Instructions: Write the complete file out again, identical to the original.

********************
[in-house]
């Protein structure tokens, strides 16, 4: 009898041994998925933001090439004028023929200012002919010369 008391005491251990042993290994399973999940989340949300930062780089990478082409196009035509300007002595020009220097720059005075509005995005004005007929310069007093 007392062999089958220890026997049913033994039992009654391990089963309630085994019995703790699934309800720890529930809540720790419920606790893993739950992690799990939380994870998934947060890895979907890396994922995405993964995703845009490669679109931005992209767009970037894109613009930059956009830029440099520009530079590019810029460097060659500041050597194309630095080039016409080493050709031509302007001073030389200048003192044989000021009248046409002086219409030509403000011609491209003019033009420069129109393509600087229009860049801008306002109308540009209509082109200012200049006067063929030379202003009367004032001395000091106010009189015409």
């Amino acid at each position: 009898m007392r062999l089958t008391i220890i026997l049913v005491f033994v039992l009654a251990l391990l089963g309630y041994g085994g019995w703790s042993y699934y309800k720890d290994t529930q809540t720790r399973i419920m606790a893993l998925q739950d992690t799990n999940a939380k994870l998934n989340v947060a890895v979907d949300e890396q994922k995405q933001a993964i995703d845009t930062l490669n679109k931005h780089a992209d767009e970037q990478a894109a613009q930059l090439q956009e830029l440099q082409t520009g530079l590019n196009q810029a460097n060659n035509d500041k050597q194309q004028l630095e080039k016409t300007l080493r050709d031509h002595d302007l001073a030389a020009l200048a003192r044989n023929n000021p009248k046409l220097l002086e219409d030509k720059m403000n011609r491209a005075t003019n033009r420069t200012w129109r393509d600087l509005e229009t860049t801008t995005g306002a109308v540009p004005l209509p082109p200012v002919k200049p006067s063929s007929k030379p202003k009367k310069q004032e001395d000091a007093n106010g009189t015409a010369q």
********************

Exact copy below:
[in-house]
């Protein structure tokens, strides 16, 4: 009898041994998925933001090439004028023929200012002919010369 008391005491251990042993290994399973999940989340949300930062780089990478082409196009035509300007002595020009220097720059005075509005995005004005007929310069007093 007392062999089958220890026997049913033994039992009654391990089963309630085994019995703790699934309800720890529930809540720790419920606790893993739950992690799990939380994870998934947060890895979907890396994922995405993964995703845009490669679109931005992209767009970037894109613009930059956009830029440099520009530079590019810029460097060659500041050597194309630095080039016409080493050709031509302007001073030389200048003192044989000021009248046409002086219409030509403000011609491209003019033009420069129109393509600087229009860049801008306002109308540009209509082109200012200049006067063929030379202003009367004032001395000091106010009189015409």
């Amino acid at each position: 009898m007392r062999l089958t008391i220890i026997l049913v005491f033994v039992l009654a251990l391990l089963g309630y041994g085994g019995w703790s042993y699934y309800k720890d290994t529930q809540t720790r399973i419920m606790a893993l998925q739950d992690t799990n999940a939380k994870l998934n989340v947060a890895v979907d949300e890396q994922k995405q933001a993964i995703d845009t930062l490669n679109k931005h780089a992209d767009e970037q990478a894109a613009q930059l090439q956009e830029l440099q082409t520009g530079l590019n196009q810029a460097n060659n035509d500041k050597q194309q004028l630095e080039k016409t300007l080493r050709d031509h002595d302007l001073a030389a020009l200048a003192r044989n023929n000021p009248k046409l220097l002086e219409d030509k720059m403000n011609r491209a005075t003019n033009r420069t200012w129109r393509d600087l509005e229009t860049t801008t995005g306002a109308v540009p004005l209509p082109p200012v002919k200049p006067s063929s007929k030379p202003k009367k310069q004032e001395d000091a007093n106010g009189t015409a010369q």